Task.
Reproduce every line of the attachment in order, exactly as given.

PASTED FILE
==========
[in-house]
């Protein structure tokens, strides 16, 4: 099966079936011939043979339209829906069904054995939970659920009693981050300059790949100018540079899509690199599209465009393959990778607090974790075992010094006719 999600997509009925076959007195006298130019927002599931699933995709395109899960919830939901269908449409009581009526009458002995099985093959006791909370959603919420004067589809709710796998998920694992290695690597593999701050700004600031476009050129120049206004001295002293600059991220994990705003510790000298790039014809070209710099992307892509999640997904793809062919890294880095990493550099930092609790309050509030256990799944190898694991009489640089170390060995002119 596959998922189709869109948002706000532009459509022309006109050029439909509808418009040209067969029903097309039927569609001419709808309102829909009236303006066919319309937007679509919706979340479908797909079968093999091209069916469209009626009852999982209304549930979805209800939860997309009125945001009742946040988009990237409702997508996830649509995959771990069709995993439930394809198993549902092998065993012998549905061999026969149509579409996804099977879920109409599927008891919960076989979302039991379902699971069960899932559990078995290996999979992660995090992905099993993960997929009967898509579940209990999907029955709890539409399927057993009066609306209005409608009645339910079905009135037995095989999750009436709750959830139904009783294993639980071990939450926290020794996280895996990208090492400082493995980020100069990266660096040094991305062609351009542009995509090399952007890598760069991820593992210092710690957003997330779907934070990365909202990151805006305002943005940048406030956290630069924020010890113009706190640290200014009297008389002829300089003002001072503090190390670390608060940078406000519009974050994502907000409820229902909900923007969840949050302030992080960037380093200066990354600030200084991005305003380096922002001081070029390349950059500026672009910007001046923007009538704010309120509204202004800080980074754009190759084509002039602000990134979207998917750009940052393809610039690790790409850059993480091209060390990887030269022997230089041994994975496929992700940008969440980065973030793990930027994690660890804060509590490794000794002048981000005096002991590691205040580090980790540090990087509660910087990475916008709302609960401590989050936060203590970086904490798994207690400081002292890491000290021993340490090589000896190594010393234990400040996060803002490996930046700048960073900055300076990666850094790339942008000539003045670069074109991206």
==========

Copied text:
[in-house]
């Protein structure tokens, strides 16, 4: 099966079936011939043979339209829906069904054995939970659920009693981050300059790949100018540079899509690199599209465009393959990778607090974790075992010094006719 999600997509009925076959007195006298130019927002599931699933995709395109899960919830939901269908449409009581009526009458002995099985093959006791909370959603919420004067589809709710796998998920694992290695690597593999701050700004600031476009050129120049206004001295002293600059991220994990705003510790000298790039014809070209710099992307892509999640997904793809062919890294880095990493550099930092609790309050509030256990799944190898694991009489640089170390060995002119 596959998922189709869109948002706000532009459509022309006109050029439909509808418009040209067969029903097309039927569609001419709808309102829909009236303006066919319309937007679509919706979340479908797909079968093999091209069916469209009626009852999982209304549930979805209800939860997309009125945001009742946040988009990237409702997508996830649509995959771990069709995993439930394809198993549902092998065993012998549905061999026969149509579409996804099977879920109409599927008891919960076989979302039991379902699971069960899932559990078995290996999979992660995090992905099993993960997929009967898509579940209990999907029955709890539409399927057993009066609306209005409608009645339910079905009135037995095989999750009436709750959830139904009783294993639980071990939450926290020794996280895996990208090492400082493995980020100069990266660096040094991305062609351009542009995509090399952007890598760069991820593992210092710690957003997330779907934070990365909202990151805006305002943005940048406030956290630069924020010890113009706190640290200014009297008389002829300089003002001072503090190390670390608060940078406000519009974050994502907000409820229902909900923007969840949050302030992080960037380093200066990354600030200084991005305003380096922002001081070029390349950059500026672009910007001046923007009538704010309120509204202004800080980074754009190759084509002039602000990134979207998917750009940052393809610039690790790409850059993480091209060390990887030269022997230089041994994975496929992700940008969440980065973030793990930027994690660890804060509590490794000794002048981000005096002991590691205040580090980790540090990087509660910087990475916008709302609960401590989050936060203590970086904490798994207690400081002292890491000290021993340490090589000896190594010393234990400040996060803002490996930046700048960073900055300076990666850094790339942008000539003045670069074109991206």